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When I applied for a PhD program, I was supposed to sit for the GMAT, a test I’d already taken for my MBA several years earlier. I’d done well then, but I’d been away from formal coursework. I doubted I could get back into the testing mindset. I’d be muttering, “This is really stupid” as I read every question.

Fortunately, the admins waived the requirement. They realized the test was geared more to MBAs than doctoral programs. 

My response wasn’t at all related to age. There was the “been there done that” effect.

“I’ve taken enough tests for a lifetime,” I thought. “Never again.”

I think of this every time I hear someone say, “I’m too old to learn this.” Or worse, someone arbitrarily decides that everyone’s cognitive skills inevitably diminish as we get older. 

Medicare requires a cognitive test as part of its non-required annual wellness exam. As some doctors recently pointed out, the exam seems designed only for frail people who can’t function independently. A “robust” healthy person will either ignore the exam or waste the taxpayer’s money.

So I was delighted to see another perspective from researchers Rachel Wu and Jessica A. Church. Writing in Scientific American, they say

“People start to perform worse in tests of cognitive abilities such as processing speed, the rate at which someone does a mental task. The slide becomes steeper after 60 years of age.

“These changes are often ascribed to normal aging. But what if instead they represent something more like the “summer slide” that schoolchildren experience?”

These researchers designed a three-month intervention that  “enhanced participants’ memory and attention,” leading to cognitive abilities that matched scores of adults who were 30 years younger. Even more astounding, one year later, the participants’ scores on cognitive dimensions were similar to adults 50 years younger.

The study was small – 33 adults aged 58 to 86. The intervention was simple: participants were invited to participate in three skill development classes in subjects like Spanish, photography, iPad usage, and music composition.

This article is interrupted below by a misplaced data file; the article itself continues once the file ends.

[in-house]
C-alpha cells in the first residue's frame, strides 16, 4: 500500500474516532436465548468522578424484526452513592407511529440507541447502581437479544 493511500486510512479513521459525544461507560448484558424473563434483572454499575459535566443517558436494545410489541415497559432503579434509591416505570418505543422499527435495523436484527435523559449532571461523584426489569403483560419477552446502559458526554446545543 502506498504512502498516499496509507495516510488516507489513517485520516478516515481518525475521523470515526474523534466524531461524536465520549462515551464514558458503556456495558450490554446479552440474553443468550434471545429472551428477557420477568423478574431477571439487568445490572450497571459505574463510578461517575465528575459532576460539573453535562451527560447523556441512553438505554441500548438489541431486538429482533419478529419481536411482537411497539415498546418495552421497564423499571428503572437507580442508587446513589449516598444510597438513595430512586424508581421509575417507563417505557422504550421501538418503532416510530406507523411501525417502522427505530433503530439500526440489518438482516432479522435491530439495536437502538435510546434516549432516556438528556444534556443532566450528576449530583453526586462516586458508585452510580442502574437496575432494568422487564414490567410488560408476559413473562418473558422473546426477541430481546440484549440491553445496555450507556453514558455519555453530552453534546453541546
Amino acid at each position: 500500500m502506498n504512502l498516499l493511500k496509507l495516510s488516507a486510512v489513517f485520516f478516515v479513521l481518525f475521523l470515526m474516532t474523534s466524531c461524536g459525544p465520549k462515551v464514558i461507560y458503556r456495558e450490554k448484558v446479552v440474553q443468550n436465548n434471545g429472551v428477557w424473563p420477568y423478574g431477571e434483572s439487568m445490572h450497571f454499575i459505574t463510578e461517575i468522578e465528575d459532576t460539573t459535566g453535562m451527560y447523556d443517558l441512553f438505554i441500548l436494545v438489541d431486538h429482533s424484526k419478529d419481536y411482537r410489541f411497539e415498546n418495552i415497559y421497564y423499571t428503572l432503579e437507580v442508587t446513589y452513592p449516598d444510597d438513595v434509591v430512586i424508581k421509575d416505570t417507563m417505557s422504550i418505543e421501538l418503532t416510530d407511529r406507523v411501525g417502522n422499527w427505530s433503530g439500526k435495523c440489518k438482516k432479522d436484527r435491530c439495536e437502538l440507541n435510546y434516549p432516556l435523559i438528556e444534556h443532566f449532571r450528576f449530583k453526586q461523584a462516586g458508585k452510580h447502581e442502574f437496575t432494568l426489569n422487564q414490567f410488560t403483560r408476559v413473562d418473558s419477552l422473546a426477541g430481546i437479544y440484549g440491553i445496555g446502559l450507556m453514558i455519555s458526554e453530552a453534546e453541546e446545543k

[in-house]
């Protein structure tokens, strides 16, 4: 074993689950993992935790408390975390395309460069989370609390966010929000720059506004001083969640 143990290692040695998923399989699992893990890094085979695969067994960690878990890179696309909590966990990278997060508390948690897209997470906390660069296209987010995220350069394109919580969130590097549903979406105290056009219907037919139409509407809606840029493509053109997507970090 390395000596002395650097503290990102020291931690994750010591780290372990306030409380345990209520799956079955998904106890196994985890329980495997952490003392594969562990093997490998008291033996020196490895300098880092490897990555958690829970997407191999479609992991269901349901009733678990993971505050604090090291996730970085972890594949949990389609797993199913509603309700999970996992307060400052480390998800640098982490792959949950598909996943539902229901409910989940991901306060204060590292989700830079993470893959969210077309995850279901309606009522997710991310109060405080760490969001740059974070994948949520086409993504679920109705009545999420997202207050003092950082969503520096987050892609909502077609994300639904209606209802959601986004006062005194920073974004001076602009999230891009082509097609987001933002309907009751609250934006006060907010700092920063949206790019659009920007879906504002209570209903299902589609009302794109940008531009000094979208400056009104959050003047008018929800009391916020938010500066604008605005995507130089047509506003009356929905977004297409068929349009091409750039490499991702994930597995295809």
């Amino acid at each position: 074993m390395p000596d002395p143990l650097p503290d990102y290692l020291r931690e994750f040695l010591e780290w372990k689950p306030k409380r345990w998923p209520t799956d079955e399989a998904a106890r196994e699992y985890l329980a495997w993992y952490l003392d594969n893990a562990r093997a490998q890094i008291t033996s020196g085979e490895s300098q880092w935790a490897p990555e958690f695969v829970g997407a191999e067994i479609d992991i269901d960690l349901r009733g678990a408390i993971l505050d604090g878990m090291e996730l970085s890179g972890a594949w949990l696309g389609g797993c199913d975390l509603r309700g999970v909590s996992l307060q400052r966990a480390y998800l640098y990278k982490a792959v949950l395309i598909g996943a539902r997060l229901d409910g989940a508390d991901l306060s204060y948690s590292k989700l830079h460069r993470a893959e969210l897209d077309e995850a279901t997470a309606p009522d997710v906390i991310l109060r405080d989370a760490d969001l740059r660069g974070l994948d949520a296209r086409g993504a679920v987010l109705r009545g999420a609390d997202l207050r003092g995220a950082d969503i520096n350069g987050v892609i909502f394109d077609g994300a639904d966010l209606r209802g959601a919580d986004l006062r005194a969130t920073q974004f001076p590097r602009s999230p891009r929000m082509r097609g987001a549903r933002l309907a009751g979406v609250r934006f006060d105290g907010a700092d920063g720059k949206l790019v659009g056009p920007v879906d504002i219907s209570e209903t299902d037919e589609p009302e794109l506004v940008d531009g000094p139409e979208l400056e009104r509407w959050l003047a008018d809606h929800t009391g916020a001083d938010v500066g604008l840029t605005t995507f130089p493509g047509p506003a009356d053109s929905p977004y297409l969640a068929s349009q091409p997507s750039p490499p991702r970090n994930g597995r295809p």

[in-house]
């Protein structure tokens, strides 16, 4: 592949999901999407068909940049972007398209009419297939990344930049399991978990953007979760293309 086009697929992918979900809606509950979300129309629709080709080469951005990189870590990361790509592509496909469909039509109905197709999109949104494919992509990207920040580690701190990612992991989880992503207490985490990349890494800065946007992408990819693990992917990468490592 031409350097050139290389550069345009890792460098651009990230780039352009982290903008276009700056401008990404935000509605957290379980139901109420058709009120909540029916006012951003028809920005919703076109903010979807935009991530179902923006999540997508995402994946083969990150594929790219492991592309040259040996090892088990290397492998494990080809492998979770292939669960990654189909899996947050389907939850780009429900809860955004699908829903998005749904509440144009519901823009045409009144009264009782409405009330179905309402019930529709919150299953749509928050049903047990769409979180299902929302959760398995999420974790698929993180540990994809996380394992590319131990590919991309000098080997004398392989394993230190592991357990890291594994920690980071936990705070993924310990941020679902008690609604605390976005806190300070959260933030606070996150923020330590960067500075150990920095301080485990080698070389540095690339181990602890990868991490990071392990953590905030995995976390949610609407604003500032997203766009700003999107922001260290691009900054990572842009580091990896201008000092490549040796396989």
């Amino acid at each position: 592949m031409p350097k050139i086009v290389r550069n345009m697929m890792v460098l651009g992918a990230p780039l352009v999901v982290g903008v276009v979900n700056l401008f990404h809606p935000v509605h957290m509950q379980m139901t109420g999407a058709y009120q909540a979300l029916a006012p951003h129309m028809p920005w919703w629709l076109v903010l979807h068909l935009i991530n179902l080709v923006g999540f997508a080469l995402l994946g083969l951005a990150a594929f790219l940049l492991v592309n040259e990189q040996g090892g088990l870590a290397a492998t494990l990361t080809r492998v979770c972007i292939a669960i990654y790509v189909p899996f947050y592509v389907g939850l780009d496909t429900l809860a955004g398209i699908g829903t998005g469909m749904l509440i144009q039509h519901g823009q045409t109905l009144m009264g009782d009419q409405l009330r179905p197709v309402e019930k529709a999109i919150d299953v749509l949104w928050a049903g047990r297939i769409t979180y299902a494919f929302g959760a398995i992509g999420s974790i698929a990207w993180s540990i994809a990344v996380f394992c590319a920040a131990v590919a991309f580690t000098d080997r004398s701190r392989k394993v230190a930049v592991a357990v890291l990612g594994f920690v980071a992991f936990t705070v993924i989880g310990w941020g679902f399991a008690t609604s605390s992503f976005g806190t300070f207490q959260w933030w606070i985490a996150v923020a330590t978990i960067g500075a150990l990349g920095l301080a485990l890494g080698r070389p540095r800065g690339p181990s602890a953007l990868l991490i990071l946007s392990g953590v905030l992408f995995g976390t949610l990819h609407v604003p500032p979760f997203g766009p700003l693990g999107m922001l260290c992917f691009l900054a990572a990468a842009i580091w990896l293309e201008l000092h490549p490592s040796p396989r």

In summary, these older adults were assigned three courses, much like college students who take 3 courses in a structured setting. They responded like college students: they studied and developed their brainpower.

The authors are quick to point out that structured learning may not be the only way to accomplish these results. But they say, younger people often see their skills decline over a long summer or absence from school. We assume these declines are temporary. What if that’s also true for much older adults:

“Let’s shift the conversation in adulthood from a focus on staving off loss and decline, or merely maintaining what people have, to a discussion of learning, growth, and thriving.”

Why are we not surprised? After all, when was the last time you took an exam at any level of formal education? If it’s more than a few years, your brain hasn’t been squeezed the same way.  

If you think about it, this research on cognitive decline seems parallel to studies of physical decline. People who exercise keep their mobility; people who use their brains will retain and even improve their cognitive capabilities.

The bottom line recommendation seems to be, “As you get older, ignore all advice to ‘take it easy.’ Keep challenging yourself.

Aging parents? In my book, I suggest gifting them with 3 sessions with a tough personal trainer.

These studies show you’ll help them even more by encouraging them to enroll in online courses, especially for building skills. Look up the most popular MOOCs, such as Coursera and EdX. You can also buy them a subscription to Wondrium, the company that operated for years as the Great Courses. They can attend college-level presentations remotely.

Many people look forward to retirement as a life of leisure and “doing whatever I want.”. For both mental and physical health, that may be the worst thing they can do.